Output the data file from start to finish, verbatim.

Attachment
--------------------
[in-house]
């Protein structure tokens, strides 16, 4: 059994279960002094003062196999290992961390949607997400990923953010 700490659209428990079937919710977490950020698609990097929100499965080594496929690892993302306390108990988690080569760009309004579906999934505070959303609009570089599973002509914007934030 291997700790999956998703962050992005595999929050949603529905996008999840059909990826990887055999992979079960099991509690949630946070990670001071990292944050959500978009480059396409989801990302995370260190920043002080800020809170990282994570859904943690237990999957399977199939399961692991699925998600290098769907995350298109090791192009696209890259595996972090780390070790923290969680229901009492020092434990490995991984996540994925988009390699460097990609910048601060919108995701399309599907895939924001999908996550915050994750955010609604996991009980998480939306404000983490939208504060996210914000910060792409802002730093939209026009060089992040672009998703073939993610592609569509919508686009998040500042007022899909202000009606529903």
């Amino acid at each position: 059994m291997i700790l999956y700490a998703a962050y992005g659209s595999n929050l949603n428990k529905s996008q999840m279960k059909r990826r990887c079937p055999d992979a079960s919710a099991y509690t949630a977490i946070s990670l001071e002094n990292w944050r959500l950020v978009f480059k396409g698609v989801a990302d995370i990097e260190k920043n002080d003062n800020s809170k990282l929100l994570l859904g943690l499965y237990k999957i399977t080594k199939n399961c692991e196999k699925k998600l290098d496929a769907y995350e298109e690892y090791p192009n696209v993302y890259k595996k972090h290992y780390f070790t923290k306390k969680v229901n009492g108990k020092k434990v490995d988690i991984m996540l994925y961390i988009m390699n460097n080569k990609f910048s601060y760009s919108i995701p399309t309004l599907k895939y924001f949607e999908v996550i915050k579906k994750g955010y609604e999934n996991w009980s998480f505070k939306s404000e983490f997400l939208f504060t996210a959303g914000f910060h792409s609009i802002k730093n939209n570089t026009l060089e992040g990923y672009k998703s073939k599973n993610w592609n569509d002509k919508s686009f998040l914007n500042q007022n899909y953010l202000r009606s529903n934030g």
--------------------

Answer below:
[in-house]
């Protein structure tokens, strides 16, 4: 059994279960002094003062196999290992961390949607997400990923953010 700490659209428990079937919710977490950020698609990097929100499965080594496929690892993302306390108990988690080569760009309004579906999934505070959303609009570089599973002509914007934030 291997700790999956998703962050992005595999929050949603529905996008999840059909990826990887055999992979079960099991509690949630946070990670001071990292944050959500978009480059396409989801990302995370260190920043002080800020809170990282994570859904943690237990999957399977199939399961692991699925998600290098769907995350298109090791192009696209890259595996972090780390070790923290969680229901009492020092434990490995991984996540994925988009390699460097990609910048601060919108995701399309599907895939924001999908996550915050994750955010609604996991009980998480939306404000983490939208504060996210914000910060792409802002730093939209026009060089992040672009998703073939993610592609569509919508686009998040500042007022899909202000009606529903």
């Amino acid at each position: 059994m291997i700790l999956y700490a998703a962050y992005g659209s595999n929050l949603n428990k529905s996008q999840m279960k059909r990826r990887c079937p055999d992979a079960s919710a099991y509690t949630a977490i946070s990670l001071e002094n990292w944050r959500l950020v978009f480059k396409g698609v989801a990302d995370i990097e260190k920043n002080d003062n800020s809170k990282l929100l994570l859904g943690l499965y237990k999957i399977t080594k199939n399961c692991e196999k699925k998600l290098d496929a769907y995350e298109e690892y090791p192009n696209v993302y890259k595996k972090h290992y780390f070790t923290k306390k969680v229901n009492g108990k020092k434990v490995d988690i991984m996540l994925y961390i988009m390699n460097n080569k990609f910048s601060y760009s919108i995701p399309t309004l599907k895939y924001f949607e999908v996550i915050k579906k994750g955010y609604e999934n996991w009980s998480f505070k939306s404000e983490f997400l939208f504060t996210a959303g914000f910060h792409s609009i802002k730093n939209n570089t026009l060089e992040g990923y672009k998703s073939k599973n993610w592609n569509d002509k919508s686009f998040l914007n500042q007022n899909y953010l202000r009606s529903n934030g």